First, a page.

Dated: 16th June, 2020
A meeting of full Election Commission comprising Chief Election Commissioner Shri Sunil Arora and two Election Commissioners Shri Ashok Lavasa and Shri Sushil Chandra, assisted by senior officers of the Commission, was held today. Amongst other issues, the Commission discussed the matter of taking cognizance of complaints of false affidavits filed by some candidates along with their nominations, which adversely affects the rights of voters as well as impinges on the purity of electoral process.
The exercise of informed franchise is a foundational requirement for free and fair elections. In People’s Union for Civil Liberties v. Union of India (2003) 4 SCC 399 (PUCL case), Hon’ble Supreme Court observed: “..the foundation of a healthy democracy is to have well-informed citizens-voters.” In this case, the Apex Court further observed: “A little man – a citizen – a voter is the master of his vote. He must have necessary information so that he can intelligently decide in favour of a candidate who satisfies his criterion of being elected as an MP or MLA.” The voter has a fundamental right under Article 19(1)(a) of the Constitution to know about the candidates at an election. The genesis of the disclosure requirements, now incorporated in Form 26, appended to the Conduct of Election Rules, 1961 was the case of Union of India v. Association of Democratic Reforms (2002) 5 SCC 294.
In his/her affidavit, a candidate discloses (i) criminal antecedents; (ii) assets and liabilities; and (iii) educational qualifications. Subsequently, Commission in 2013, decided that the assets and liabilities of the candidates, as filed in their affidavits, would be verified by Central Board of Direct Taxes(CBDT).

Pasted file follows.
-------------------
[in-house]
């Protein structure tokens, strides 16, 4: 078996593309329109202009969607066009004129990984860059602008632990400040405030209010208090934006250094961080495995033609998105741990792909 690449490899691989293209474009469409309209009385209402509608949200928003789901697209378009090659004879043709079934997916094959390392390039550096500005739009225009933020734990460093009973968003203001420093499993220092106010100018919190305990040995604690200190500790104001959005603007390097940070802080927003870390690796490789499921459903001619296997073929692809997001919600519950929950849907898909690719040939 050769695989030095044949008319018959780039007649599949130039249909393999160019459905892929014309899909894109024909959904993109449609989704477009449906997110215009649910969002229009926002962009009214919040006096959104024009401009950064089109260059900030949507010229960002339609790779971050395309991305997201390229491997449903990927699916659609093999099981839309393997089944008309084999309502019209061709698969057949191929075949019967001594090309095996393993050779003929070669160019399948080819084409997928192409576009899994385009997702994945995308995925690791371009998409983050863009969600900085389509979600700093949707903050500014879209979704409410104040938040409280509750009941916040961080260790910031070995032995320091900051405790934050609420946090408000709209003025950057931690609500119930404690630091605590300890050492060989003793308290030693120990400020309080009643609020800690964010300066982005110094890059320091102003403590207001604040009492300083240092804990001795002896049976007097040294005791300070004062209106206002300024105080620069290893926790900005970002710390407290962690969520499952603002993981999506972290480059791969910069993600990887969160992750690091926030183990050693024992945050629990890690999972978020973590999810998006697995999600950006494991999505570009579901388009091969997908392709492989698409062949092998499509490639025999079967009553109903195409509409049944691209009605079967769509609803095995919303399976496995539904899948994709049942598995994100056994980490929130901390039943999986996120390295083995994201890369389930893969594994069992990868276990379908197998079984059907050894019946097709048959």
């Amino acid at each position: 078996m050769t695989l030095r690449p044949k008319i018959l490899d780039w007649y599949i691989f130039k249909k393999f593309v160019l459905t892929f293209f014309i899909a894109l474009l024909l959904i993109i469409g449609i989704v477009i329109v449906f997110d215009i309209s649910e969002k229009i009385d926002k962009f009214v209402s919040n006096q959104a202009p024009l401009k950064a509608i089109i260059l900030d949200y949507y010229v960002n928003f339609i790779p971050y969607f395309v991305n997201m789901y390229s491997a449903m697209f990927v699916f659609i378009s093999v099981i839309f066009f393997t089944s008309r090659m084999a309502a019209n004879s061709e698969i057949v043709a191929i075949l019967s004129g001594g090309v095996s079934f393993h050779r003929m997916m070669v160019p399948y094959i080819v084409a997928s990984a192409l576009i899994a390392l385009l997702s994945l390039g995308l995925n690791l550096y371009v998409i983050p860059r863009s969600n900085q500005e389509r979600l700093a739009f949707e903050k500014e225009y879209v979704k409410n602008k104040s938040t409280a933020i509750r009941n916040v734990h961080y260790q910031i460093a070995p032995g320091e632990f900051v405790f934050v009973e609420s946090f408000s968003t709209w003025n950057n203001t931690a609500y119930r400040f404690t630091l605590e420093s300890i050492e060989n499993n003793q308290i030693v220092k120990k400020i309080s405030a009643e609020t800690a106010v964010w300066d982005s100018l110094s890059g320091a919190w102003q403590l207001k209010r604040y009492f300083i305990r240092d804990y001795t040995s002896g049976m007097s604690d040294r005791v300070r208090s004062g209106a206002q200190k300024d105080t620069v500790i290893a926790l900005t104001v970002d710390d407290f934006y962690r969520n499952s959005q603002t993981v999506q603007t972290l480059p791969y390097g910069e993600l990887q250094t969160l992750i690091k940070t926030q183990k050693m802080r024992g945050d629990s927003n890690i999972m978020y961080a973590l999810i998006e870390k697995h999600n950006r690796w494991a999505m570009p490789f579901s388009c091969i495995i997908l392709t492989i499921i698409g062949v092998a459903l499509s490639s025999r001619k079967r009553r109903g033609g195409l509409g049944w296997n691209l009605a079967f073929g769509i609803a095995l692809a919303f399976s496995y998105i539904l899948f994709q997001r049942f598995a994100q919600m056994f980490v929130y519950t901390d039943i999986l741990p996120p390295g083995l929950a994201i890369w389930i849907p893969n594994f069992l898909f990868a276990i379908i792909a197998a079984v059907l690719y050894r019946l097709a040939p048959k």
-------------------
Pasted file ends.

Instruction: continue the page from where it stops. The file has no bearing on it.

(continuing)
Filing of false affidavits by candidates during the nomination process, in terms of false or incomplete information, is a key challenge as it undermines the rights of voters to be fully informed about their political representatives. Supreme Court in catena of judgments (Resurgent India v. Election Commission of India, 2014 14 SCC 189; Rambabu Singh Thakur v. Sunil Arora 2020 SCC online SC178) has held the truthful disclosure of all relevant information by a candidate as integral to the electoral process and any denial or false disclosure would tantamount to vitiating the integrity of elections.
Commission views the erosion of this fundamental right as an affront to the democratic ideals which underpin the system of government. Furnishing false information in election affidavits is a devious design to defeat the right of the voter to be informed and transparency in elections. The Commission has today decided to robustly address this challenge to further ensure free, fair and ethical elections in the country.
Commission has been receiving complaints regarding furnishing of false information in the affidavits of some candidates. As per the extant provision, individuals are filing such complaints in the competent court under section 125A of the Representation of People Act, 1951. Now, Commission has reviewed this position and decided that, in pursuit of a level-playing field, it will take cognisance of complaints, which indicate serious omission on the part of the candidate, and refer such matters to the relevant investigating authorities on a case-to-case basis.